Thursday, February 12, 2015

Name your Pain

It’s been more than 7 years that I have been living with a chronic pain in my legs, which slowly moved to my wrists and eventually... in my head, they say. 

If you spend half an hour with me you will see me stretching my legs, pressing my calves or flicking my wrist, unusually.

In one of the conversations with my Dad, who has a similar problem, I learned that even his grandmother had the same issue. So obviously this was something hereditary that was being passed on like a curse to our family.

My visits to the doctors started with an Ortho who doubted it to be Gout, but the uric acid levels were only slightly high which didn't justify the immense pain I was experiencing. Nevertheless I took the medication and followed the diet religiously for a month.
At the end of which I didn't experience any relief. 

Taking me to the second doctor.

A neurologist who accused me of being hyperactive, and did some tests which involved small electric shocks in my hands. Reports came (shockingly) normal.

Some doctors conveniently blamed bad posture and the long hours spent on the computer, assuming that every young male is a software engineer.

A prominent Rheumatologist, in a even more prominent hospital, suspected Rheumatoid Arthritis. Negative.

I also went to a doctor whose clientele included some of the top cricketers, and actors of India. “Fibromyalgia” he said, without blinking. So convincing was his explanation that I was left in complete awe of him. “No wonder all these top guys go to him”, I thought. He recommended a physiotherapy session at a high end clinic. Upbeat with the path forward and optimistic in my approach I spoke to the physio who was going to conduct my sessions.

“Fibromyalgia is a name we doctors give to a problem we don’t understand!” said the physio coldly. So cold that it poured water over all my expectations (You know the Hindi saying)

I read a report about Blackberry Thumb, caused by excessive usage of your smart phone, and did a week of daily sessions of expensive ultrasound radiation therapy. Turns out my smart decision was quiet dumb.

I then happened to meet a doctor who was a pain specialist. She asked me a question that shocked me out of my wits. “Have you ever been involved in a car accident?”

Many years back. One of the wild partying nights, I had crashed a friend’s car into a concrete divider. (No, I can’t call the friend- a friend anymore, or the car- a car). So bad was the bang that when the car was towed, it looked like a steel cupboard being dragged, because all the wheels had either rolled away or were crushed in the bang. Surprisingly and miraculously I was unhurt and walked away from the whole incident.  But that’s a whole new story all together.

This particular pain specialist doctor told me that the impact of the crash may have left a sprain in my neck because of which the pain radiated to my hands and legs. So great, I now had a spondylosis of the neck also.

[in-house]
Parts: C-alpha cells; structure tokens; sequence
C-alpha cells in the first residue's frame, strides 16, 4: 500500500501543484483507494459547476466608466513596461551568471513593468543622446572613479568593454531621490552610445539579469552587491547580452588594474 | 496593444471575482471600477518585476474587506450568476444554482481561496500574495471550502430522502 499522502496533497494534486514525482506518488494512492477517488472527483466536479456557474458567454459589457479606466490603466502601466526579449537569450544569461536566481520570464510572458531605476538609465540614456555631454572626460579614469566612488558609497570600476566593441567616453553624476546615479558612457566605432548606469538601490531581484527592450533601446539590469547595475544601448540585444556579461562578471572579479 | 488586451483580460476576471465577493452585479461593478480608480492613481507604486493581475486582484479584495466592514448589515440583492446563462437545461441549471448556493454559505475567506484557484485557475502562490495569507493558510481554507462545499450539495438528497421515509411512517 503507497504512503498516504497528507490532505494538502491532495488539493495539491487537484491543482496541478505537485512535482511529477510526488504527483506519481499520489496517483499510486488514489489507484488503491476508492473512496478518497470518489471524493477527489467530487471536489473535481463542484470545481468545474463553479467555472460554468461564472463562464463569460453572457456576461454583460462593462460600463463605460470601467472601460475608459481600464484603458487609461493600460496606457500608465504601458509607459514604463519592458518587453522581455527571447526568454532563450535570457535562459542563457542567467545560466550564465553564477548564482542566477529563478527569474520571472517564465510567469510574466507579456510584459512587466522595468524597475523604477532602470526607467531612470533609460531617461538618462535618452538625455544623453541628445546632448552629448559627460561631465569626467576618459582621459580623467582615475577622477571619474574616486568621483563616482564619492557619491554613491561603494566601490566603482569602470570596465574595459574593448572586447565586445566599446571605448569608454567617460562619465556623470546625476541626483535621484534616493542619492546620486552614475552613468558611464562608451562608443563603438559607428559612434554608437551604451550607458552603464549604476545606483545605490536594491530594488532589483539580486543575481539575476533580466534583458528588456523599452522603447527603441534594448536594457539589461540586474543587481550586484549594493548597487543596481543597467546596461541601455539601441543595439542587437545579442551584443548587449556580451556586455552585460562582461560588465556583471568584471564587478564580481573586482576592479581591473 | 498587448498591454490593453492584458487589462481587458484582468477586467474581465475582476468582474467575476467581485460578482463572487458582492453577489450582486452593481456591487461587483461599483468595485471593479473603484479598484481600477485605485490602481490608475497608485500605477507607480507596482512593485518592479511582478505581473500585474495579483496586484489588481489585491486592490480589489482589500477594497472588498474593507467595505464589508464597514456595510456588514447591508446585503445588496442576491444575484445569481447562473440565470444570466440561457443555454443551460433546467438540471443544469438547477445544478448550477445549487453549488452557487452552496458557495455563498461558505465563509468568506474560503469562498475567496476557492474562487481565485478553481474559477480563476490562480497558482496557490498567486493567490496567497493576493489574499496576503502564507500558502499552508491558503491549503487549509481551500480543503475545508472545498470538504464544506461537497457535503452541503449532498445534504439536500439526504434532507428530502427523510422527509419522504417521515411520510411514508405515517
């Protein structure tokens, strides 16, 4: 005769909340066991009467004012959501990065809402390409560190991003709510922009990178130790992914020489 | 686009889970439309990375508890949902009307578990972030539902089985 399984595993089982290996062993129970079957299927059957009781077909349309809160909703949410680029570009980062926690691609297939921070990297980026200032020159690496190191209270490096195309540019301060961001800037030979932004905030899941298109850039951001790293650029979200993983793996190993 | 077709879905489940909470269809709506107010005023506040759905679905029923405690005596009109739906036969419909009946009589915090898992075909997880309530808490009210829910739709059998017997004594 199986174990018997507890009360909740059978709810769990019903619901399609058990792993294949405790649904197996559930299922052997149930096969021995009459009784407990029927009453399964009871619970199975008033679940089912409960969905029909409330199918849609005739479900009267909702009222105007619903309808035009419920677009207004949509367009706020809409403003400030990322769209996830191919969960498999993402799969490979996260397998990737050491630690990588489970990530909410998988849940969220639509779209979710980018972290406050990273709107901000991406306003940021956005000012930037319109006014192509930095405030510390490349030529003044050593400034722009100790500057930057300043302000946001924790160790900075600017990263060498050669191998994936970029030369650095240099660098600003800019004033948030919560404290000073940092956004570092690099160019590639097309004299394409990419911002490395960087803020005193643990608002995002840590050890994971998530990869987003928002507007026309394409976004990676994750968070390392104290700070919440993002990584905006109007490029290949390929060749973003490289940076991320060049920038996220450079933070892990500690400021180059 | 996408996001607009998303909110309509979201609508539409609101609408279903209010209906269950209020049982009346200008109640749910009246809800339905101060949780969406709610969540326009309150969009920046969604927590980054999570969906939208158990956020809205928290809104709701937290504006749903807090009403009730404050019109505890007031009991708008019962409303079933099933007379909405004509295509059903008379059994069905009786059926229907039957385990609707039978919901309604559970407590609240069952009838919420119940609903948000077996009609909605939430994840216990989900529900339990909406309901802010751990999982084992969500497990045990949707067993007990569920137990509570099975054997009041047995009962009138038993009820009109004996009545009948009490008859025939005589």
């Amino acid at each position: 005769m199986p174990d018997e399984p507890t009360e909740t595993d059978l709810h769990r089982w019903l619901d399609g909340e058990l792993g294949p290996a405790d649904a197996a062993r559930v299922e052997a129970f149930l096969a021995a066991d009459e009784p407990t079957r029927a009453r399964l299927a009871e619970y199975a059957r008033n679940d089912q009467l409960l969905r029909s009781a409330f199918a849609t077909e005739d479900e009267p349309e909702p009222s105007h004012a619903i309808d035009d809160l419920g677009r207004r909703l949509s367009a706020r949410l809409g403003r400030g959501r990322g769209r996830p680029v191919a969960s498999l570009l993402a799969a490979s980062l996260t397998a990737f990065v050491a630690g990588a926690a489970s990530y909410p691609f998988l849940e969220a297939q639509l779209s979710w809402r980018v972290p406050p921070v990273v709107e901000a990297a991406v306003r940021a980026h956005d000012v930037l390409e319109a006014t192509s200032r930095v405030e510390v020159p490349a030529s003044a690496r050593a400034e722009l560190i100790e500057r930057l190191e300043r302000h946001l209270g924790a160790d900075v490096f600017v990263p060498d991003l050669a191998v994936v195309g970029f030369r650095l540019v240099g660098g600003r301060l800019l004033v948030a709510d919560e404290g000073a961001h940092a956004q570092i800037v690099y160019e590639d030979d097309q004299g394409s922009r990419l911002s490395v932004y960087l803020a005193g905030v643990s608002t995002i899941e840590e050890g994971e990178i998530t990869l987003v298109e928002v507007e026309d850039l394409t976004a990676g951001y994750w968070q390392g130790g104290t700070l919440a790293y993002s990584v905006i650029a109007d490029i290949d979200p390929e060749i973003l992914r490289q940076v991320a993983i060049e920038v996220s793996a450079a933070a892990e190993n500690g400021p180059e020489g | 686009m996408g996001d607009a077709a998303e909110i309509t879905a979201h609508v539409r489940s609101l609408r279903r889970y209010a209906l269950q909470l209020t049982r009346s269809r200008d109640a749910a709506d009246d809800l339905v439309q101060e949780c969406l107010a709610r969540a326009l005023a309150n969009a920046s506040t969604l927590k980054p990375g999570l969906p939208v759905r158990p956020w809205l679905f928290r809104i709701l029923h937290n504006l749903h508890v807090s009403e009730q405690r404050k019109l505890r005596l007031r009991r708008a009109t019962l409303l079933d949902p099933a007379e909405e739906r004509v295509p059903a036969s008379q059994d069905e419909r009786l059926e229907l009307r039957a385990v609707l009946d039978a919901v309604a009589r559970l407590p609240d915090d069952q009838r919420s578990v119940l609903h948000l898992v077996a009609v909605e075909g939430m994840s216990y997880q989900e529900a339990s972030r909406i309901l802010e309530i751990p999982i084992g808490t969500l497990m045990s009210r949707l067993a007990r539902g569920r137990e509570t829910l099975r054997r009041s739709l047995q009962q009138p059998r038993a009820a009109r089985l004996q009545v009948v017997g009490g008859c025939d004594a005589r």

Anyway, this was the most convincing diagnosis from all the doctors I had met. The case was wide open now. I was thrilled to know that with a few injections in my legs and neck I would be cured of this pain. I took almost 10 injections all over. Painful 10 injections, all because I was promised that the relief was going to be worth this ordeal.

And it worked. Worked like magic.

The pain was no more...for about 2 days...until the anesthesia wore off.

She had given me a mild local anesthesia!!!!!!!!!!

In a matter of a year I had visited over 15 doctors who diagnosed me for everything under the sun, including a cancer. 

This is not including the amount of doctors I was to visit on recommendations from friends and family.

In between all this, was Mr. Know it all, the Google search. 

I googled the symptoms, and obviously thought I was going to die because that was most internet searches about your health problems make you feel is going to happen. 

I almost wrote my will (on a bus ticket, I didn't have much to leave behind). 

I was surprised to find hundreds of people who were suffering from pain that was undiagnosed and were frantically finding some clue about it.

One such search landed me on a blogger's page that talked about a relatively unknown disease called, Restless Leg Syndrome, which caused an urge to keep moving your legs, especially at night.

That’s it, I said. 

Restless leg syndrome. 

Hereditary. Chronic. Intensifies at night. Yes. Yes. Yes! All boxes checked.

So I went, proud with my search, print outs, possible treatments, drug information and proof documents to a very well known, well read, Ortho, and gave him a version of my diagnosis. In my mind I was excited to see how he would react to my expertise.

“Restless leg syndrome?” he laughed. “I haven’t heard of such a thing in 30 years of practice".

I was shocked. To my dismay this wasn't even a valid medical disease, and according to him a figment of someone’s imagination.